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Navajo committee appoints gaming CEO

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By Felicia Fonseca -- Associated Press

ALBUQUERQUE, N.M. (AP) - Robert Winter will have a long list of duties when he begins his job as chief executive of the Navajo Nation's gaming enterprise in June.

His agenda includes securing financing for the tribe's first casino - planned for Church Rock near Gallup - getting construction and architectural design budgets, hiring a chief financial officer and signing off on a business site lease.

''I have to get myself deeply enmeshed in those things,'' Winter said.

The Navajo Nation Council's Economic Development Committee confirmed Winter's appointment May 16 during a meeting in Window Rock, Ariz. Committee members voted 7 - 0 in favor of the confirmation.

Winter has entered into a two-year contract with the Navajo Nation in which he'll be paid $190,000 a year.

His first task will be to visit the Church Rock site and make recommendations to the tribal gaming board and Navajo President Joe Shirley Jr. on how to get that casino running, he said.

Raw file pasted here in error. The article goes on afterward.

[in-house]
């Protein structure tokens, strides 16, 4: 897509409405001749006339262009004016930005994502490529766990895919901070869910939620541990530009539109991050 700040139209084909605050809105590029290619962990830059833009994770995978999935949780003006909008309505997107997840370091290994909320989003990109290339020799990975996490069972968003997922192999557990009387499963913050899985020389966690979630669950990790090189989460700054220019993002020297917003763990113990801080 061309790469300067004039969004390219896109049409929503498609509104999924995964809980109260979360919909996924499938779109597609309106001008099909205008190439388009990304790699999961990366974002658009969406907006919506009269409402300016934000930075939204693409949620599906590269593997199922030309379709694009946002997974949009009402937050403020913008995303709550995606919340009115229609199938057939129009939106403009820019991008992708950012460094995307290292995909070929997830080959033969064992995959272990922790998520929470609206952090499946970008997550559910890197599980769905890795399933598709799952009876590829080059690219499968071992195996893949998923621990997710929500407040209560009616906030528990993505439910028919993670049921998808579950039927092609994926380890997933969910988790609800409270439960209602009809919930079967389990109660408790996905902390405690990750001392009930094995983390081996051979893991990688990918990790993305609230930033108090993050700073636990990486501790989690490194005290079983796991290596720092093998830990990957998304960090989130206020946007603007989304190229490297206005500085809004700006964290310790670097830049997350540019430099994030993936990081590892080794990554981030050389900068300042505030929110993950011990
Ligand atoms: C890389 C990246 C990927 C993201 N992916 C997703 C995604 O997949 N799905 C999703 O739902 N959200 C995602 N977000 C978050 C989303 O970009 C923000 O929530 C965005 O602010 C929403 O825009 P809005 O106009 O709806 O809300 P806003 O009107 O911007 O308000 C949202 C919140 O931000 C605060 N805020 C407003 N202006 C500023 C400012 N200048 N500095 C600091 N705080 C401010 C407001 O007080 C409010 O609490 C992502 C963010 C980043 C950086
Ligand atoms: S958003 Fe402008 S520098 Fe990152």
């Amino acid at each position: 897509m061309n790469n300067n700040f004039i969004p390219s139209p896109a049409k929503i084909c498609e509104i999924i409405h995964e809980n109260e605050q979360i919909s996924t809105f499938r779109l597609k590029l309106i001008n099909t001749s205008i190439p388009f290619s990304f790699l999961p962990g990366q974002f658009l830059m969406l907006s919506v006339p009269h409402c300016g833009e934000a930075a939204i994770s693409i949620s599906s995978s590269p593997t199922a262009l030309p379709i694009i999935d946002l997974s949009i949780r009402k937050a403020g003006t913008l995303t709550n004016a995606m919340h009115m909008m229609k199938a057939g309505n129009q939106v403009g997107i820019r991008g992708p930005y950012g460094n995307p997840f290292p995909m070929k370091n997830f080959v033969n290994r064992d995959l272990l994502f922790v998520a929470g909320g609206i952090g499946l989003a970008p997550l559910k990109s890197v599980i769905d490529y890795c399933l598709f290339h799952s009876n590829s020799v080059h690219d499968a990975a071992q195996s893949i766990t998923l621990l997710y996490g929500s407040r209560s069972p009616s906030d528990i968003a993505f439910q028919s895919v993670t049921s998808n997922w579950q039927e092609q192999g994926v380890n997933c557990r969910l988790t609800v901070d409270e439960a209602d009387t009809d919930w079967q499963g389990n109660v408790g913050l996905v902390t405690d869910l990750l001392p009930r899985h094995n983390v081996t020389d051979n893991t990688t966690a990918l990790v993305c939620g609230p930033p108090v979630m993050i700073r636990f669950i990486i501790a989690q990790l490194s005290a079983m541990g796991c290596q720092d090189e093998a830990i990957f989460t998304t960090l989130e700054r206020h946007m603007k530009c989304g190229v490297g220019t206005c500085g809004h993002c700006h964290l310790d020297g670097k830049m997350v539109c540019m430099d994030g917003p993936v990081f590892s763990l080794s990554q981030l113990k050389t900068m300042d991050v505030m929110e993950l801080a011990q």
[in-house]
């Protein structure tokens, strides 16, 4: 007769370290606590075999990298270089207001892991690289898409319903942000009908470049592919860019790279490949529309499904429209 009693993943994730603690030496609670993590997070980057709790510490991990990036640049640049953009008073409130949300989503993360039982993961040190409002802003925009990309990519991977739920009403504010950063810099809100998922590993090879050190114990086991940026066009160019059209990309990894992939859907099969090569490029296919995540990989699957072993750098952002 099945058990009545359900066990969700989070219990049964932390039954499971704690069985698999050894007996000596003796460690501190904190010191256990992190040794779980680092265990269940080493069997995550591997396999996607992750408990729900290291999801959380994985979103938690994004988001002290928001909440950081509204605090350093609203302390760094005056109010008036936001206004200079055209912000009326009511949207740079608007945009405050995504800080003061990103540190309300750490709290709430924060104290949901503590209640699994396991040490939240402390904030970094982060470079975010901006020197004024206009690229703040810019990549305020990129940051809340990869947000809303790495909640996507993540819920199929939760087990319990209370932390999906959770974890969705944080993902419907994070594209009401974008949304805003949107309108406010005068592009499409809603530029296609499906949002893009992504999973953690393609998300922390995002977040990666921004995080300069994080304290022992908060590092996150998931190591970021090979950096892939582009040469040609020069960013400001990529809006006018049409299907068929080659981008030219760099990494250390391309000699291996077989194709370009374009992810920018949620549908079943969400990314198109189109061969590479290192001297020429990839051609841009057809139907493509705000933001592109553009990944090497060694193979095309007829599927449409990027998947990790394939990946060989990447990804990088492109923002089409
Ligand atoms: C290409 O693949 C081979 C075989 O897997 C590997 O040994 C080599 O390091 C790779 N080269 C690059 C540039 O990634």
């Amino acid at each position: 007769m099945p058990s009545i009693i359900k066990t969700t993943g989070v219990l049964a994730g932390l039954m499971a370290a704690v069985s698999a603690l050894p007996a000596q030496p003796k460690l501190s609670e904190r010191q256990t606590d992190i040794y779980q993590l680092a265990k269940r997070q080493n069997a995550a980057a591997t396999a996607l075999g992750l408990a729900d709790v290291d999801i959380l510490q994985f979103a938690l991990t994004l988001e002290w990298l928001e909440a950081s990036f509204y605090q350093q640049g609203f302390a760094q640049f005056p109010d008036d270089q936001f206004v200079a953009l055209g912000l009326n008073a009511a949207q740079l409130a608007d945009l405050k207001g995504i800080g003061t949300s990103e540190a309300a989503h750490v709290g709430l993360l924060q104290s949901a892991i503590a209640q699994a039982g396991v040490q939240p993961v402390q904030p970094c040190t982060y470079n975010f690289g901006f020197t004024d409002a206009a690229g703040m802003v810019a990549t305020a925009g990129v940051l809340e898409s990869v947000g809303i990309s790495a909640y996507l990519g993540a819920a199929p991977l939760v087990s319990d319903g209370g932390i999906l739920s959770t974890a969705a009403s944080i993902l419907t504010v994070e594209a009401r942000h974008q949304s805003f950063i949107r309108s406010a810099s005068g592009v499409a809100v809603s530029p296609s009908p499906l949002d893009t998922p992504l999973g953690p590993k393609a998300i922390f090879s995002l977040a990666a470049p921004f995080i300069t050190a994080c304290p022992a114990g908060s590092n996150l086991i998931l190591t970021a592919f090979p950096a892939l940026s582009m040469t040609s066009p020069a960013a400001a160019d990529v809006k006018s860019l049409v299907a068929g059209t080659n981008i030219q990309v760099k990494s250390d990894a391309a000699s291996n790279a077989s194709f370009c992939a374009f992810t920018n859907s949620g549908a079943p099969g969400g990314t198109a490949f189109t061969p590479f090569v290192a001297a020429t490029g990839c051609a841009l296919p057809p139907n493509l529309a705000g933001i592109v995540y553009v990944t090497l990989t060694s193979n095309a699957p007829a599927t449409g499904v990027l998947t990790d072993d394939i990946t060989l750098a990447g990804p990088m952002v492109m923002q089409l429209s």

''My object is to immediately get something that is entertaining and produces income for the nation,'' Winter said. ''Something operational on which they can produce other facilities.''

The tribal council approved a central gaming board in September 2006 to oversee and manage casinos built on Navajo land. In April, Shirley tapped Winter, a New Jersey lawyer who has worked with several tribes on resort development projects and casino management, to head the board. The move was expected to fast-track casino development of casinos on the country's largest Indian reservation.

''It's very, very safe to say that gaming is proceeding forward,'' said Eddie Lockett, executive director of the Navajo Gaming Regulatory Office. ''I'm not going to say in the most expeditious manner, but the nation has taken a giant step forward today.''

The Navajo Nation has identified six potential gaming sites - four in Arizona and two in New Mexico.

Plans for the Church Rock casino include a 27,000-square-foot building, 350 slot machines, table games, entertainment and a small cafe. The first building would be temporary; the tribe plans to build a permanent casino near Church Rock - about a mile from the temporary site.

Shirley has said the casino would be built in about four months, but Winter said May 16 he wasn't sure of the project's timeline.

''It's hard for me to say when it actually will occur, but I would agree that type of temporary structure doesn't take long to get up,'' Winter said.